detail of Reigning Queens (Royal Edition)(Queen Ntombi) by Andy Warhol (1928-1987), screenprint and diamond dust on Lenox Museum Board, 1985, Extra, out of the edition.
Designated for research and educational purposes only. (c) The Andy Warhol Foundation
for the Visual Arts, Inc.
(installation photo from Andy Warhol Portraits: Art and Irony at Art Museum of the University of Memphis) © The Andy Warhol Foundation for the Visual Arts, Inc.
opening reception: July 11th from 5pm-7:30pm
exhibition on view from July 12th to September 13th
In conjunction with Memphis Brooks Museum of Art's exhibition, Marisol: Sculptures
and Works on Paper, AMUM presents selections from its collection of Andy Warhol portrait
Polaroids, black and white photos and silkscreen prints. Marisol and Warhol were colleagues
and Pop portraitists, he in painting, she in sculpture. Warhol's genius was to yank
fine art from its pedestal of exclusivity and present it as a commodity undifferentiated
from Campbell soup and Brillo pads—but much more expensive. Marisol participated in
his films and in events at his studio, the Factory, the throbbing center of the Pop
Art movement where celebrities, wannabe celebrities and dazzled hangers-on congregated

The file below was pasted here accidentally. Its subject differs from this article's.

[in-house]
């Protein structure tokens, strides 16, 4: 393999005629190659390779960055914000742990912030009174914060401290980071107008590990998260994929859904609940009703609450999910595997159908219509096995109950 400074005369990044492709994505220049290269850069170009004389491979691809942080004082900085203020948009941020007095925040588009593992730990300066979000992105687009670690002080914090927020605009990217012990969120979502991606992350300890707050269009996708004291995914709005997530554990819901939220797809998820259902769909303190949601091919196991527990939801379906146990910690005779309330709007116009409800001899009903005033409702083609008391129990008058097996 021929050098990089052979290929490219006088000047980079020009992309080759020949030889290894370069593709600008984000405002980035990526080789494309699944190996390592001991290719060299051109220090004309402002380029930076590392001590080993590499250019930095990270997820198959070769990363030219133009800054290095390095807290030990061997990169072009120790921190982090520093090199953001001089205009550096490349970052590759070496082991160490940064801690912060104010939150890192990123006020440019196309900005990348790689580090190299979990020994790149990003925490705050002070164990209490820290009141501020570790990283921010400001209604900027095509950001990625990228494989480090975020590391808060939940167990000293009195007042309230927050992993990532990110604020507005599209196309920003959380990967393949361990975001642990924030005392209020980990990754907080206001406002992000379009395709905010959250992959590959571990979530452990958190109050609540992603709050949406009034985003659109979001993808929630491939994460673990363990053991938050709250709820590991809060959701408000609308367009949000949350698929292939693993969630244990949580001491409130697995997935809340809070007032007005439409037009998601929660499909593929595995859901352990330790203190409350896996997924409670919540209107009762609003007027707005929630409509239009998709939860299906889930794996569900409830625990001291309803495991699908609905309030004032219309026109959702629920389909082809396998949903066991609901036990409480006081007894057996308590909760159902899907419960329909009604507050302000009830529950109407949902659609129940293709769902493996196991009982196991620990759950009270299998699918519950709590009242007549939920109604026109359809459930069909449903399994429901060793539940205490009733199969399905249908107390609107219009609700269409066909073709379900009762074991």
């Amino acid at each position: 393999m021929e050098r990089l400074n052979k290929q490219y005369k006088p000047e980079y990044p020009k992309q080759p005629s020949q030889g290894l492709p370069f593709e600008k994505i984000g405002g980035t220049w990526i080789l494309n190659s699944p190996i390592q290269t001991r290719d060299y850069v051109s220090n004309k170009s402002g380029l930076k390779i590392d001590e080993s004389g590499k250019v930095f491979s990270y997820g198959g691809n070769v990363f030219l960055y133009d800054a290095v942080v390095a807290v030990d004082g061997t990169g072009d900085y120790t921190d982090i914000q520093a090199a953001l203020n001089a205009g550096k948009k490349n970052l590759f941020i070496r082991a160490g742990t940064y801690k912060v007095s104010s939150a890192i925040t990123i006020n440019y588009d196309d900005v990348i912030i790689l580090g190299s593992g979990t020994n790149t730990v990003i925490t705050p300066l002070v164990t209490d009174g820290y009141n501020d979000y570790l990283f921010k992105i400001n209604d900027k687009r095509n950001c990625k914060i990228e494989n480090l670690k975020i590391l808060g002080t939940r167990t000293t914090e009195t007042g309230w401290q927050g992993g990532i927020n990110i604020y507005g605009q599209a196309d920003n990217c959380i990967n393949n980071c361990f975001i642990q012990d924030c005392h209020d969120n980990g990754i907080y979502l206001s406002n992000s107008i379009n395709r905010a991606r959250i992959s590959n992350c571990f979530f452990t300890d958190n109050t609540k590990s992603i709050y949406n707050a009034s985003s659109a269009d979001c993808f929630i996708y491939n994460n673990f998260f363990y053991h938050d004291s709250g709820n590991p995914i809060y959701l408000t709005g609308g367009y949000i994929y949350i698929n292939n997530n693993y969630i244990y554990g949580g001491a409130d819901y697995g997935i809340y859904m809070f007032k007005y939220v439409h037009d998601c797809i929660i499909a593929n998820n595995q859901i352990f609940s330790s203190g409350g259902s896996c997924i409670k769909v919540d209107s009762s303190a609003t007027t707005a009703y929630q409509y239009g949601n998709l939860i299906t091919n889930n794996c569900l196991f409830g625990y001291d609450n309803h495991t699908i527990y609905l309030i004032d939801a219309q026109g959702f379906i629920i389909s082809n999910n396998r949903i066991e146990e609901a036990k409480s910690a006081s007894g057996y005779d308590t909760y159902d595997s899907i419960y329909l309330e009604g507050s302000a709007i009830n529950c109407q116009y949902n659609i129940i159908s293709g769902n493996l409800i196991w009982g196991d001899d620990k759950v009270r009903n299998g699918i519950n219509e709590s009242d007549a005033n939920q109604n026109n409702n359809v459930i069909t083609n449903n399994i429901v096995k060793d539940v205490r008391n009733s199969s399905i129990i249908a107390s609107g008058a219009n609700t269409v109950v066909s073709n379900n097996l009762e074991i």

to rock and revel at night and become portrait subjects during working hours. Warhol,
the fright-wigged wizard of coolness, presided over this frenetic universe, and the
media loved the entire phenomenon.
Andy Warhol Portraits: Art and Irony reveals the process behind the portraits, which
in turn reveals the sitters, whether stars or suburbanites, as profoundly ordinary
people eager for their moments of reflected glory. Ten Works x Ten Artists, 1964,
a silkscreen suite in AMUM's collection efficiently encapsulates New York's contemporary
artistic environment of the 1960s. It includes Warhol's print recycled from a recent
news photo of the 1963 Birmingham race riot. His images culled from the press of violence,
war, car and plane crashes, electric chairs and even a stunned, grieving Jackie Kennedy
solidify his point that anything, however trivial or disturbing, can be commodified